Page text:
Nursing a Horse Back From a Fractured Leg

Photo courtesy of Julieanne White


A few years ago, I went to the pasture to collect my Arabian gelding, Devon, when I noticed a large gash to his right hind tetlock area. He favoured it when he came to me. This wasn’t our first adventure with the vet. I’d previously done stem cell therapy in the US, and he was already scheduled at Hook Norton Veterinary Group located in Banbury, Oxfordshire for bilateral sacro-illiac joint injections.

I cleaned and wrapped his wound for the journey to the hospital, and relayed the new injury to his attending veterinarian Sam Cutts, DVM surgeon and brilliant C*** eventer after competing at Blenheim Castle. Not only is Dr. Cutts a brilliant veterinarian, he’s an accomplished equestrian as well. 

Upon investigation, it appeared Devon was kicked by another horse in pasture whilst running the fence line. He was incredibly stoic and calm despite the circumstances. I remained close to his insight and voice to reassure him. I was with him all the way. I was not going to leave him.

He was prepared for his bilateral sacro-illiac joint injections like we had planned, but I also asked Sam, his attending veterinarian, if she would x-ray his right hind fetlock area and cannon bone. She replied absolutely since upon trying to touch the area it was evident he was in pain.

The views revealed he had sustained a right hind cannon bone fracture with laceration and displacement of the suspensory ligament. Our plan was to avoid surgery for his fracture, consequently we decided on pressurized bandaging for a period of six weeks with strict box rest.

Photo courtesy of Julieanne White

I immediately thought of the 40-minute journey from the stable in the village of Moreton Morrrell to the equine hospital in Banbury through twisting and turning small country laneways. My thoughts were of Devon, his incredible composure, balance and calm demeanor knowing his level of discomfort. All the while during our journey to the equine hospital his eyes remained focused on me knowing I was right there with him. I still think back to this day of a horse demonstrating increible composure under extreme duress.

We wanted to avoid surgery, therefore the first three weeks he was wrapped with a heavy pressure bandage. We changed it every several days to address the laceration and avoid infection to the bone. He would be kept to strict box rest for six weeks, followed by a step down phase of hand held grazing and then reduced pasture enclosure to prevent reinjury.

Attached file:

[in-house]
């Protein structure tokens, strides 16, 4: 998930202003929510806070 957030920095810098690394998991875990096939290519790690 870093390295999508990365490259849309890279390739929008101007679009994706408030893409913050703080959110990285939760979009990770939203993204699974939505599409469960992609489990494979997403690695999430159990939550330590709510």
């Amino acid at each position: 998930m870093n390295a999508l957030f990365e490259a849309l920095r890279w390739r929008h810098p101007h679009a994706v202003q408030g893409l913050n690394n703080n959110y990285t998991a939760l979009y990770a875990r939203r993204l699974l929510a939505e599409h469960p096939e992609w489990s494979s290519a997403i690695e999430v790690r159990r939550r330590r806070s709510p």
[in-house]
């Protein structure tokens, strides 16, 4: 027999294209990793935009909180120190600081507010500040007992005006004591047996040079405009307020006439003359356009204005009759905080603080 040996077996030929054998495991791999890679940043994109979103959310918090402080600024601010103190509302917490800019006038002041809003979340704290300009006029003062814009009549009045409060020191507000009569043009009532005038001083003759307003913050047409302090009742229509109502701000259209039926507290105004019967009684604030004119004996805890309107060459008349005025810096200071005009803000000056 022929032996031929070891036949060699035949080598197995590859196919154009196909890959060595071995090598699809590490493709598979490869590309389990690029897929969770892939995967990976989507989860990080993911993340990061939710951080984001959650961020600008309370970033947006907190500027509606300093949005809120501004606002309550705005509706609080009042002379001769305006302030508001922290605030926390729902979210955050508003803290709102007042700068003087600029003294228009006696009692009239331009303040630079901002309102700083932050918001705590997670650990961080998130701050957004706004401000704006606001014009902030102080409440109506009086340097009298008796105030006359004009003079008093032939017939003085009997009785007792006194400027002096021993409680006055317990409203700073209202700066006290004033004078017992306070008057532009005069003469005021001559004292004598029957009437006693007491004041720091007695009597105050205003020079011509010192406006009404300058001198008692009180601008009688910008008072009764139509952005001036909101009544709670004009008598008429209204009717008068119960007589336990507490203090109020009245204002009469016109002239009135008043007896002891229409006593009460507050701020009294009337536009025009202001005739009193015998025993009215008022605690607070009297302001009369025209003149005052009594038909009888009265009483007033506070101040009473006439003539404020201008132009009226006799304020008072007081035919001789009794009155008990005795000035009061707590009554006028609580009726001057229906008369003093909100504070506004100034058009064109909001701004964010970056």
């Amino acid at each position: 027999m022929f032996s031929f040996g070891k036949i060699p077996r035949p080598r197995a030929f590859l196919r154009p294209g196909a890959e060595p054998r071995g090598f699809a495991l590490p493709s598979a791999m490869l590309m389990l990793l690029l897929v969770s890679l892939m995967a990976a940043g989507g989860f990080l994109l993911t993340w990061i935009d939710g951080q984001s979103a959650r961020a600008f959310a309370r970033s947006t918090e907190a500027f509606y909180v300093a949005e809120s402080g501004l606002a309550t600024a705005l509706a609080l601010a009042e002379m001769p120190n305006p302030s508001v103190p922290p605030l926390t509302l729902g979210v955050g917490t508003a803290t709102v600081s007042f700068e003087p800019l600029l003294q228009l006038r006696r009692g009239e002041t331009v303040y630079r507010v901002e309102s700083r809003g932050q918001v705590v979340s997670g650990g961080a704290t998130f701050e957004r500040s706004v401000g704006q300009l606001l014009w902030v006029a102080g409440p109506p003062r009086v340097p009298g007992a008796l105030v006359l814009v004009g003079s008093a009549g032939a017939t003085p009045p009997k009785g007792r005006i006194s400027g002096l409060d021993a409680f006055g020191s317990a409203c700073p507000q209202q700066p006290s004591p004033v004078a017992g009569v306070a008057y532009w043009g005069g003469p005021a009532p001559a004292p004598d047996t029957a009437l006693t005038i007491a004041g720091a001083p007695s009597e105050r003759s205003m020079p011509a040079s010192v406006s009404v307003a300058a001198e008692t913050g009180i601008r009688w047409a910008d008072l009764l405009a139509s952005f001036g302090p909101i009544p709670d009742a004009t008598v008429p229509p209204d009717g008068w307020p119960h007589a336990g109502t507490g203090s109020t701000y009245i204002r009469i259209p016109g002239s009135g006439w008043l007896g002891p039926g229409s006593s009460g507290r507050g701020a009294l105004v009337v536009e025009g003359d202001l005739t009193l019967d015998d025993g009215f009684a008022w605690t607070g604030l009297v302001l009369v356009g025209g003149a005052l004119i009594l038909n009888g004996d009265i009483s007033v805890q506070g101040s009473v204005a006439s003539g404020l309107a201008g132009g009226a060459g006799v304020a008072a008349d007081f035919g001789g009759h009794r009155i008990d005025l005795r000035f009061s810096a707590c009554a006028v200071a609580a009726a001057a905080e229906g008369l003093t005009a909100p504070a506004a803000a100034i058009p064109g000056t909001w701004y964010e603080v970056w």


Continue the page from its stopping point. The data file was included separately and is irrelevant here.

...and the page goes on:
Following the first three weeks of heavy pressurized bandaging, we followed with a step down phase in which I would rewrap every day for the next three weeks to ensure complete bone alignment. I was given direct instructions by Sam Cutts, his attending veterinarian to ensure pooper bone alignment whilst continuing to address the laceration to prevent bone infection. During this entire healing process, I remained with my horse every day for up to eight hours to ensure he remained calm with his strict box rest to avoid further injury. Since this injury occurred late Spring into early Summer, the pastures were green and fresh with all the nutritional values to assist healing. Since Devon could not go outside, I brought the pasture into him daily with fresh hand picked buckets of lovely green gases with all the micronutrients along with vitamin E to assist the healing process. 

Photo courtesy of Julieanne White

Finally the day came to x-ray to confirm bone alignment, we were successful—complete bone alignment, no bone infection.  

He was the best and most compliant patient, eager to return to his playful and athletic self.

Now there were additional compensatory changes to address due to the fracture and his extended box rest. I used my skills as a certified imaging specialist with thermal imagery to detect the compensatory changes. The next several months were his time of rehabilitation to strengthen his hind end and his core. 

Photo courtesy of Julieanne White

I employed the equicore banding system approved by the Royal Veterinary College in London. He found it difficult with the banding secured around his hind end to proceed for ten minutes on flat surfaces. Our sessions were three times per week for ten minutes gradually building to 30 mins per session. When I added the enticement of carrots for lateral work and deep paraspinal lumbar stretching, he began to look forward to our sessions. His strength returned quickly since he was a young horse. We gradually added uphill inclines with the equicore banding system.

Photo courtesy of Julieanne White

It was a team effort dedicated to horse welfare and truly a labour of love. There is nothing more gratifying to watch a horse run freely with such joy and happiness. Healing my horse was about teamwork, dedication, compassion, devotion for the welfare, and plenty of love for a beautiful and free spirited Arabian horse, Devon.

Julieanne White is a former World Class Professional Ironman Triathlete having competed for the commonwealth of Canada with an extended career in running ranging from 5km to Ultra marathons Internationally. She has worked in the corporate world, but her true love has always been sports with an equal love for animal welfare. She is a licensed & certified imaging specialist, doing thermal imaging both canines & equines. Additionally, she am a Licensed & Certified Sports therapist having attained these credentials whilst a professional endurance athlete.